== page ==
In focus:Bombay Karnataka | Karnataka 2018

River and religion in Lingayat heartland

An agitation over the sharing of Mahadayi waters in Hubballi. File

An agitation over the sharing of Mahadayi waters in Hubballi. File  


The major issues here are recommendation for minority status for the community, and the sharing of the Mahadayi river water.

Under the Maratha Peshwa rule before the arrival of the British, part of the Bombay Presidency under the Raj, in Bombay State after Independence and part of Karnataka after reorganisation, the Bombay Karnataka (or Mumbai Karnataka) region has a diverse socio-cultural history.

Taking birth in the Western Ghats, the Malaprabha river meets the massive Krishna at Koodalasangama in Bagalkot district of Karnataka, symbolising the convergence of Marathi and Kannada cultures that coexist in the region. This pilgrimage centre for Lingayats, where 12th century social reformer Basavanna or Basaveshwara (considered the founder of Lingayatism) is said to have attained “union with Almighty”, has gained political significance after the Karnataka government sent a recommendation to accord religious minority status to the community.


A region that raised the voice for unification of Karnataka and gave six Chief Ministers to the State but still behind in development has two issues connected to Koodalasangama this election — the Lingayat issue and the Kalasa Banduri Nala project to draw water to the Malaprabha from the Mahadayi river, which is now before the Mahadayi Water Disputes Tribunal.

Support of the Lingayat community, a major chunk of the population in the seven districts of Bombay Karnataka, is considered crucial for any political party. This explains Congress president Rahul Gandhi’s reference to Basavanna during the launch of the campaign in the region. While the Congress hopes to gain from the recommendation the State government made on the Lingayat minority status, the BJP is accusing the Congress of “dividing Hindu society”. Prime Minister Narendra Modi’s reluctance to intervene in the Mahadayi water-sharing issue has given ammunition for the Congress, while the BJP is harping on former Congress president Sonia Gandhi’s election address in Goa on not sharing a single drop of water from the Mahadayi. A farmers’ agitation on the issue has crossed two years now, as name calling and politicking continues.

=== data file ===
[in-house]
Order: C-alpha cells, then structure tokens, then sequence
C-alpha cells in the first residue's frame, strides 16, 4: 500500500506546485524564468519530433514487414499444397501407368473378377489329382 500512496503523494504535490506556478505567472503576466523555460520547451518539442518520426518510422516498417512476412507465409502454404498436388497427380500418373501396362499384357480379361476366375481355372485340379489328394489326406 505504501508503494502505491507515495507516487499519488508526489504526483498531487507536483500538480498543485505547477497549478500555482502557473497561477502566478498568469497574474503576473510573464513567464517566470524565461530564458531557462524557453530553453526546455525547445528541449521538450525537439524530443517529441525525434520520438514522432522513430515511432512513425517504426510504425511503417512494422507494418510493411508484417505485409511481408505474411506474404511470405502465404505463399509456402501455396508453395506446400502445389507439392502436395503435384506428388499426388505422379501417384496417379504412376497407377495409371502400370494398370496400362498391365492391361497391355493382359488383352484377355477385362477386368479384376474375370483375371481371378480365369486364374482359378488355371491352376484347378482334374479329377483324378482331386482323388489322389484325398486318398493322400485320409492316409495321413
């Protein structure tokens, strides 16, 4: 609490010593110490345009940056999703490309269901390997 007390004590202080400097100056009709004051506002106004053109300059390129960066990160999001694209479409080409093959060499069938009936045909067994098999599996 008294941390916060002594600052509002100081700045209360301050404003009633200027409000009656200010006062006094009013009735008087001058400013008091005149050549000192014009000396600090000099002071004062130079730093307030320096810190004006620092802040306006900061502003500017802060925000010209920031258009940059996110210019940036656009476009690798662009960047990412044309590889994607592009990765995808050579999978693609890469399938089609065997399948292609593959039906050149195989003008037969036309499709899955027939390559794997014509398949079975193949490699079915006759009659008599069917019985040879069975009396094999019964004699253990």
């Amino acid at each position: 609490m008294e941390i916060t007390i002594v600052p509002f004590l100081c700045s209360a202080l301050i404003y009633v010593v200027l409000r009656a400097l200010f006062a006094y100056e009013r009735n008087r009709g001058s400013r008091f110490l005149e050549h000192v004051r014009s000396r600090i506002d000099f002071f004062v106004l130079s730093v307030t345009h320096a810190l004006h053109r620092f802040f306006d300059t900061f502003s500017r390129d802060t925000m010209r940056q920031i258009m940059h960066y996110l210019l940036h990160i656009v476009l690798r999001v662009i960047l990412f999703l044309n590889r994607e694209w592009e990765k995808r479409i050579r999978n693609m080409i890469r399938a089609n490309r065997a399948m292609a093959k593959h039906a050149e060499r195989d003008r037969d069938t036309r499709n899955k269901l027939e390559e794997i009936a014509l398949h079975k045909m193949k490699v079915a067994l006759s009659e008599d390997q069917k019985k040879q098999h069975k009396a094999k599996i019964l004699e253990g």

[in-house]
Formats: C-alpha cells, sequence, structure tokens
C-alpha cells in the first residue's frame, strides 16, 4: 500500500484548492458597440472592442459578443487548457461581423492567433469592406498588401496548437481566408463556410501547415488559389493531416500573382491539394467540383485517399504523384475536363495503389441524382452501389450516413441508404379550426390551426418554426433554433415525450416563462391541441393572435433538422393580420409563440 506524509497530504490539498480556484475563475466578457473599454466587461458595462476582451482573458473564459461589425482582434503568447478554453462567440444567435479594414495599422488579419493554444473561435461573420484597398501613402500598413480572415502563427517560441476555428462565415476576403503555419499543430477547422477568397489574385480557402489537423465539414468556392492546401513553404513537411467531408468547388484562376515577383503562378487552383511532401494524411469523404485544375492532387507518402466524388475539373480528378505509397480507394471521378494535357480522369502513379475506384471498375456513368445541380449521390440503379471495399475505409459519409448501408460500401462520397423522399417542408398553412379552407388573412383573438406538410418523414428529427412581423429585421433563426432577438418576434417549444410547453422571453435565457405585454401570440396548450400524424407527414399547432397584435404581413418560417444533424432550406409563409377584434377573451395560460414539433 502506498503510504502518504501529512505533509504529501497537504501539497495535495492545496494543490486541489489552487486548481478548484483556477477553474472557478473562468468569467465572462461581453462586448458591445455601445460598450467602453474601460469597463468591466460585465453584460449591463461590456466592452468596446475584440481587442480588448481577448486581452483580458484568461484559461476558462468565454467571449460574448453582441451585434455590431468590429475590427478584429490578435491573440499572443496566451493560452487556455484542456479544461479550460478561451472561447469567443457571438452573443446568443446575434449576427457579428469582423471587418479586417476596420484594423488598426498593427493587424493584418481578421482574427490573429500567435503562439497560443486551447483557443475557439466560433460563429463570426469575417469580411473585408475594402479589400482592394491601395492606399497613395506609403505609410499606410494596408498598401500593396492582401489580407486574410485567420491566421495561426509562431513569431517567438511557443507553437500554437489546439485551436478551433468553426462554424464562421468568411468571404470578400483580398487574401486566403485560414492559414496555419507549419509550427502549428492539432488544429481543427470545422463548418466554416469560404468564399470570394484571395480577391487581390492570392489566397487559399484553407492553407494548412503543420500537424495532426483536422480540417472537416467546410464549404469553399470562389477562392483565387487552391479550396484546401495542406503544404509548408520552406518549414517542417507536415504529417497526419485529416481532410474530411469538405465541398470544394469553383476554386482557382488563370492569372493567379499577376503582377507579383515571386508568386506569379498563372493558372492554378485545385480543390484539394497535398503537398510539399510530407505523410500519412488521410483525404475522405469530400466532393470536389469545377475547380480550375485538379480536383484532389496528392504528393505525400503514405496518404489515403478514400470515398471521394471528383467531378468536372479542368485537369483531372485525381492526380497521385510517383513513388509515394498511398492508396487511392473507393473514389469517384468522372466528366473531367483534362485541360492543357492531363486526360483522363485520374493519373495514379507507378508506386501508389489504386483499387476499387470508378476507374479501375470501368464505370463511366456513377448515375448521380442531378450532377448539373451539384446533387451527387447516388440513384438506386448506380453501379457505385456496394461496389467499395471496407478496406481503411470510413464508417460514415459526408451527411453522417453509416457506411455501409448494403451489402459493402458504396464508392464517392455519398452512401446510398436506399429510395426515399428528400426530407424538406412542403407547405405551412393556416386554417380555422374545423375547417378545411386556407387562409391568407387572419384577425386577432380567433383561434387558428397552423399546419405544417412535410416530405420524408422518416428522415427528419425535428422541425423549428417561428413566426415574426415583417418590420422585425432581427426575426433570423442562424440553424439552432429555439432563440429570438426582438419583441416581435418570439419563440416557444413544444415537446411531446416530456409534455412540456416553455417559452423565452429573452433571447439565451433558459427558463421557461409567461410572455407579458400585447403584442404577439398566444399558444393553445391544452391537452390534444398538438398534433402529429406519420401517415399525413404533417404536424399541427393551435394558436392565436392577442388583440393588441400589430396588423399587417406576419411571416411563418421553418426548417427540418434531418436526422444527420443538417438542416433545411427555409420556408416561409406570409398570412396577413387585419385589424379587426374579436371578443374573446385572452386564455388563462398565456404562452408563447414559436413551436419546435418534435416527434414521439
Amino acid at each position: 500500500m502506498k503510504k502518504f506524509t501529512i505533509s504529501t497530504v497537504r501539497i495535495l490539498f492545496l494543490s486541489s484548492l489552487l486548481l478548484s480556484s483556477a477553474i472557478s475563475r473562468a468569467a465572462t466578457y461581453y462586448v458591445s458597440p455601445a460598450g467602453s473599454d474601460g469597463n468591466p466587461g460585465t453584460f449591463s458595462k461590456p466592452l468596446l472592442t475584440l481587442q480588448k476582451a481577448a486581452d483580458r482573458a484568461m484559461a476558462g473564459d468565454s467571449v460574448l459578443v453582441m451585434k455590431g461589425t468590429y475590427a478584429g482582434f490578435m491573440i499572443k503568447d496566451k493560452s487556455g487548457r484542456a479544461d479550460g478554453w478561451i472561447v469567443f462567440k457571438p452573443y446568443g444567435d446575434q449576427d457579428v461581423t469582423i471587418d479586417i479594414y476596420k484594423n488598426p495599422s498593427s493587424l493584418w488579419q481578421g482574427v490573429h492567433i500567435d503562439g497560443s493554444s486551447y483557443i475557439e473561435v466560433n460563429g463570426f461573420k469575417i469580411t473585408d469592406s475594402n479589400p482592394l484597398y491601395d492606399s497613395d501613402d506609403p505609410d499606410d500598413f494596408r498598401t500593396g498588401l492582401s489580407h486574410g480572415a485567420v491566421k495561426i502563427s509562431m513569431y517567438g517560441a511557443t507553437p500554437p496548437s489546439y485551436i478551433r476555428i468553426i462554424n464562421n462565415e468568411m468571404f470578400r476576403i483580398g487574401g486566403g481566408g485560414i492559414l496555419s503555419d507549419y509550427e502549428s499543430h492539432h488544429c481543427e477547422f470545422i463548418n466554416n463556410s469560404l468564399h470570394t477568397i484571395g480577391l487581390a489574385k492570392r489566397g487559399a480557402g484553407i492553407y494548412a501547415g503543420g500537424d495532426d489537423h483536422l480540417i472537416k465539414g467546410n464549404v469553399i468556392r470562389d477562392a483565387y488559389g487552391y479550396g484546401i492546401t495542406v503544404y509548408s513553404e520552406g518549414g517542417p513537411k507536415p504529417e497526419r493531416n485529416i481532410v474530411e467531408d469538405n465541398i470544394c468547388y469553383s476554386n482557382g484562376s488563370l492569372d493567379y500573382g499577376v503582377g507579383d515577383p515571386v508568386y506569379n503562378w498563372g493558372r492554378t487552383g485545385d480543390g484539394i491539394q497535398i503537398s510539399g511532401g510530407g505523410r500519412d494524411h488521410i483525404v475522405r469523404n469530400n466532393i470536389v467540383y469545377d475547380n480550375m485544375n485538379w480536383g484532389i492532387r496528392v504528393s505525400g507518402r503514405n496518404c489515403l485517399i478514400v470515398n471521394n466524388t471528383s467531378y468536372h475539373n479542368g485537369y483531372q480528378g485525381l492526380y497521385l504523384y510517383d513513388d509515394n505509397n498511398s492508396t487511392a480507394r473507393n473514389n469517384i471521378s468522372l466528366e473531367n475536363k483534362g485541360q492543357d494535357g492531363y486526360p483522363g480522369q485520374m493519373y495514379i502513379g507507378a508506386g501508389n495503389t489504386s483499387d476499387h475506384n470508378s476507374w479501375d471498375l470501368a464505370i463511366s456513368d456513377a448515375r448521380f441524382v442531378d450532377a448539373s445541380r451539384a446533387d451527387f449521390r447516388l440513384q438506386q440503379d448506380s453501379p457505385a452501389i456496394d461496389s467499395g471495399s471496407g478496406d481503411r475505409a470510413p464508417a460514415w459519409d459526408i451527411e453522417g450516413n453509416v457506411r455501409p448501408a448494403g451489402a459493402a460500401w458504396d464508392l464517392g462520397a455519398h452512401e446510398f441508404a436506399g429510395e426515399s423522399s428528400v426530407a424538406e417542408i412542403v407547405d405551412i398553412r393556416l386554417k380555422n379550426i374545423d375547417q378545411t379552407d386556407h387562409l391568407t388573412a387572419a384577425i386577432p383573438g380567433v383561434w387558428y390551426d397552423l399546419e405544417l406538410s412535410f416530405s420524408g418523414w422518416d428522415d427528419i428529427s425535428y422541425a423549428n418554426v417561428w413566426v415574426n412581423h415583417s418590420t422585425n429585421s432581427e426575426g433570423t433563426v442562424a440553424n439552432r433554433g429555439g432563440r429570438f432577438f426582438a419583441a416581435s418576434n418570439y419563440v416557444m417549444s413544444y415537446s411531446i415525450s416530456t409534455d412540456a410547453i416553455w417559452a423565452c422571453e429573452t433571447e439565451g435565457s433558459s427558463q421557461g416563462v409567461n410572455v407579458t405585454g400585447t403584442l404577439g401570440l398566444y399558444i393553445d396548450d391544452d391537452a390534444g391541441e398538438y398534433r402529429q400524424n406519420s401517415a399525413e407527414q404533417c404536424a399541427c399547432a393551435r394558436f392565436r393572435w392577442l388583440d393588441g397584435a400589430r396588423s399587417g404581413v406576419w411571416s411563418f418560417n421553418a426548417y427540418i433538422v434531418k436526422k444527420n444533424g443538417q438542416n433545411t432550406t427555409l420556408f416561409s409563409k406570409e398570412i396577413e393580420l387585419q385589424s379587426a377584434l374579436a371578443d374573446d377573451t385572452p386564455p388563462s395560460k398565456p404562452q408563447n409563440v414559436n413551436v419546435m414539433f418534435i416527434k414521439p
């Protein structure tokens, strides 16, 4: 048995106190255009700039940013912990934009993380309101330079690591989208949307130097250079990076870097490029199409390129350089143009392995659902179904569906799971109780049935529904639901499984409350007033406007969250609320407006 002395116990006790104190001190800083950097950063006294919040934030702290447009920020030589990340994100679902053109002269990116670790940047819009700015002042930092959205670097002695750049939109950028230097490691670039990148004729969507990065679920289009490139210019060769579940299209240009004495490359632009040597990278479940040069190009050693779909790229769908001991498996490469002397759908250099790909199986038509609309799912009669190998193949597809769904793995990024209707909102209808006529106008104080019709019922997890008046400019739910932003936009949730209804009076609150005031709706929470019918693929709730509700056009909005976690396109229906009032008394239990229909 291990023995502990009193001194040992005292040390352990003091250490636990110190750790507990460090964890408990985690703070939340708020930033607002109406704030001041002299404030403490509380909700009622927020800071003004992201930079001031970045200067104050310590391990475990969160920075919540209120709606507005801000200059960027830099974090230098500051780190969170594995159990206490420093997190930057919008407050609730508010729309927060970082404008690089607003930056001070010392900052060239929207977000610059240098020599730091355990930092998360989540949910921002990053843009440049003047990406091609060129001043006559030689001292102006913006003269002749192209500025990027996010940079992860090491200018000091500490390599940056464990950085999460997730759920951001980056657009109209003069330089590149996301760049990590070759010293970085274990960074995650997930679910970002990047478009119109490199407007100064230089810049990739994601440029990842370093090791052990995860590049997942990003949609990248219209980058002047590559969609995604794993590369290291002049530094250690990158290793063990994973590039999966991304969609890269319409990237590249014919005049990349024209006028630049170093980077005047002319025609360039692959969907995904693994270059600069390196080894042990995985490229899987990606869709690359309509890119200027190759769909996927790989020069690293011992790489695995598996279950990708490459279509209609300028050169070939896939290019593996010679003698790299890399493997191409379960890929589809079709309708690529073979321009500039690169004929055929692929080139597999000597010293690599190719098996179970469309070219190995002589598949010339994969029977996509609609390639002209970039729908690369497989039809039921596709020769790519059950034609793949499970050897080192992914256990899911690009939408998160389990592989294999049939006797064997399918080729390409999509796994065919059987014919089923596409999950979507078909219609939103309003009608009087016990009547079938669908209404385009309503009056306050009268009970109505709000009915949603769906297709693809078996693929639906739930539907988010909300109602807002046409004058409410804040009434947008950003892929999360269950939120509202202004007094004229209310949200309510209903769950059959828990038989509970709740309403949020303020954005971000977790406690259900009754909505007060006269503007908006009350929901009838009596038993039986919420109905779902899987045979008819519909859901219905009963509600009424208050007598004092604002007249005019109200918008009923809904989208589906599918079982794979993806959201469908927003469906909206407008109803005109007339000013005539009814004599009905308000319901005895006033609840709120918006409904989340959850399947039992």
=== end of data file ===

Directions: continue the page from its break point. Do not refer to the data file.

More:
Politically active region

The region has always been politically active. The Karnataka Janata Paksha (KJP) of former Chief Minister B.S. Yeddyurappa (Lingayat leader who is now back in the BJP) was launched in Haveri. Chief Minister Siddaramaiah was launched as an AHINDA (acronym for minorities, backward classes and Dalits) leader in Hubballi, leading to his expulsion from the Janata Dal(S). Once a Congress bastion, where the Janata parivar made inroads subsequently, the region started favouring the BJP after the 1994 Idgah Maidan riots in Hubballi. The split in the Janata parivar only aided it. The unceremonious ouster of Veerendra Patil (a Lingayat) cost the Congress dear in 1994.

The region stood by Mr. Yeddyurappa, when he played the “betrayal card” (after the fall of the JD(S)-BJP coalition) in 2008, helping him form the first BJP government in Karnataka.

The big break for the BJP came in the 2004 elections, when the BJP won 33 of the 57 seats in the region, followed by the Congress with 14. With Mr. Yeddyurappa’s “betrayal card”, the BJP added five more seats in the 2008 elections, taking the tally to 38, while the Congress retained its seats.

Reverse situation in 2013

But in 2013, it was almost the reverse. The anti-incumbency factor, coupled with the split within the party, and Mr. Yeddyurappa’s “betrayal card” (this time against his own party leaders) helped the Congress win 34 seats. The BJP stood at 14, while the KJP bagged two.

While the general opinion is that the Lingayat and Mahadayi issues will have an influence on the polls, Leader of the Opposition Jagadish Shettear doesn’t think so. “The Lingayat issue will boomerang on the Congress. But we are seeking votes for good governance and to end the misrule and corruption of the Siddaramaiah government,” he says. Party insiders say they are looking for more help from the Prime Minister.

Basavaraj Horatti, a Minister during the JD(S) rule and president of the Jagatika Lingayat Mahasabha, says Lingayat and Mahadayi issues are crucial. “The Lingayat issue will definitely influence people’s choice this time. Instead of trying to resolve the Mahadayi issue, Mr. Yeddyurappa enacted a drama to fool people, which fell flat,” he says.

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Printable version | Jan 19, 2020 1:51:23 PM |

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